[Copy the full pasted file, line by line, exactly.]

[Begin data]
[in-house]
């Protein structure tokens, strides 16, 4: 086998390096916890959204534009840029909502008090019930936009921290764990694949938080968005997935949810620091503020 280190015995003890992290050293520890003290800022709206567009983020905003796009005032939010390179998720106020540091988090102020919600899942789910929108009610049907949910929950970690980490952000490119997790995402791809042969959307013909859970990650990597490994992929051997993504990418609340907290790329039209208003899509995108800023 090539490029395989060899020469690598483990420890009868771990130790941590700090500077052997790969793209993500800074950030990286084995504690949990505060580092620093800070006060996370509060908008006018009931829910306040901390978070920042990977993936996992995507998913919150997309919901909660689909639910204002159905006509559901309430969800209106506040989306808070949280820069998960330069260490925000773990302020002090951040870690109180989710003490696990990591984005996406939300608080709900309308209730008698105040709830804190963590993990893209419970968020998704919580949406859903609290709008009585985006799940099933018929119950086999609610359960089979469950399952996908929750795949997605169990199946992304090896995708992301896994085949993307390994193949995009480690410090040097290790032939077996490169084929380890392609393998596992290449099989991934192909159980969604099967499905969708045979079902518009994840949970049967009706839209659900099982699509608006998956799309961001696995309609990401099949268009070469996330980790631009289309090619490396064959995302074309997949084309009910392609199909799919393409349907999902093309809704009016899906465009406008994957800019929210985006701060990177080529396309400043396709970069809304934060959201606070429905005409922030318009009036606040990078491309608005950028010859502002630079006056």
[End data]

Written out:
[in-house]
């Protein structure tokens, strides 16, 4: 086998390096916890959204534009840029909502008090019930936009921290764990694949938080968005997935949810620091503020 280190015995003890992290050293520890003290800022709206567009983020905003796009005032939010390179998720106020540091988090102020919600899942789910929108009610049907949910929950970690980490952000490119997790995402791809042969959307013909859970990650990597490994992929051997993504990418609340907290790329039209208003899509995108800023 090539490029395989060899020469690598483990420890009868771990130790941590700090500077052997790969793209993500800074950030990286084995504690949990505060580092620093800070006060996370509060908008006018009931829910306040901390978070920042990977993936996992995507998913919150997309919901909660689909639910204002159905006509559901309430969800209106506040989306808070949280820069998960330069260490925000773990302020002090951040870690109180989710003490696990990591984005996406939300608080709900309308209730008698105040709830804190963590993990893209419970968020998704919580949406859903609290709008009585985006799940099933018929119950086999609610359960089979469950399952996908929750795949997605169990199946992304090896995708992301896994085949993307390994193949995009480690410090040097290790032939077996490169084929380890392609393998596992290449099989991934192909159980969604099967499905969708045979079902518009994840949970049967009706839209659900099982699509608006998956799309961001696995309609990401099949268009070469996330980790631009289309090619490396064959995302074309997949084309009910392609199909799919393409349907999902093309809704009016899906465009406008994957800019929210985006701060990177080529396309400043396709970069809304934060959201606070429905005409922030318009009036606040990078491309608005950028010859502002630079006056």